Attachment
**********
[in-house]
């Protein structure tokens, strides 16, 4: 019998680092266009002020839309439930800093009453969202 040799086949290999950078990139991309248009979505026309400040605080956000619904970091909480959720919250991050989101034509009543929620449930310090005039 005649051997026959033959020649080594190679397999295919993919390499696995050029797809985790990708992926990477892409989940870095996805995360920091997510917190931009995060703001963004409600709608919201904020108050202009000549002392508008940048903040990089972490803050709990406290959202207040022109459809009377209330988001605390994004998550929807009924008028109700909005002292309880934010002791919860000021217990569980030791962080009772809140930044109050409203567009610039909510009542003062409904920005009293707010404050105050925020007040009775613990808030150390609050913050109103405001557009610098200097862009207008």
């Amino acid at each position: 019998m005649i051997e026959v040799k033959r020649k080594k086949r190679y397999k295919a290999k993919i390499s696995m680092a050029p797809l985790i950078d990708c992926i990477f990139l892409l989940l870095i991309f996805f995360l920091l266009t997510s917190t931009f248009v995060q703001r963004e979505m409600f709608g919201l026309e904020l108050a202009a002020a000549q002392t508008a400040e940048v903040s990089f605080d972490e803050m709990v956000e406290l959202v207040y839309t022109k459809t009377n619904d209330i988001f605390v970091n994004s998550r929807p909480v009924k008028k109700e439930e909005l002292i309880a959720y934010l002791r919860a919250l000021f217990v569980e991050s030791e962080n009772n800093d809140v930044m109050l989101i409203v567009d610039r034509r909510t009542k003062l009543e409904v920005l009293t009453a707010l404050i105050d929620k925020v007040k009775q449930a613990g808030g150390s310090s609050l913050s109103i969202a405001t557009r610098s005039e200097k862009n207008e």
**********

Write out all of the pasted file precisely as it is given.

[in-house]
């Protein structure tokens, strides 16, 4: 019998680092266009002020839309439930800093009453969202 040799086949290999950078990139991309248009979505026309400040605080956000619904970091909480959720919250991050989101034509009543929620449930310090005039 005649051997026959033959020649080594190679397999295919993919390499696995050029797809985790990708992926990477892409989940870095996805995360920091997510917190931009995060703001963004409600709608919201904020108050202009000549002392508008940048903040990089972490803050709990406290959202207040022109459809009377209330988001605390994004998550929807009924008028109700909005002292309880934010002791919860000021217990569980030791962080009772809140930044109050409203567009610039909510009542003062409904920005009293707010404050105050925020007040009775613990808030150390609050913050109103405001557009610098200097862009207008």
């Amino acid at each position: 019998m005649i051997e026959v040799k033959r020649k080594k086949r190679y397999k295919a290999k993919i390499s696995m680092a050029p797809l985790i950078d990708c992926i990477f990139l892409l989940l870095i991309f996805f995360l920091l266009t997510s917190t931009f248009v995060q703001r963004e979505m409600f709608g919201l026309e904020l108050a202009a002020a000549q002392t508008a400040e940048v903040s990089f605080d972490e803050m709990v956000e406290l959202v207040y839309t022109k459809t009377n619904d209330i988001f605390v970091n994004s998550r929807p909480v009924k008028k109700e439930e909005l002292i309880a959720y934010l002791r919860a919250l000021f217990v569980e991050s030791e962080n009772n800093d809140v930044m109050l989101i409203v567009d610039r034509r909510t009542k003062l009543e409904v920005l009293t009453a707010l404050i105050d929620k925020v007040k009775q449930a613990g808030g150390s310090s609050l913050s109103i969202a405001t557009r610098s005039e200097k862009n207008e």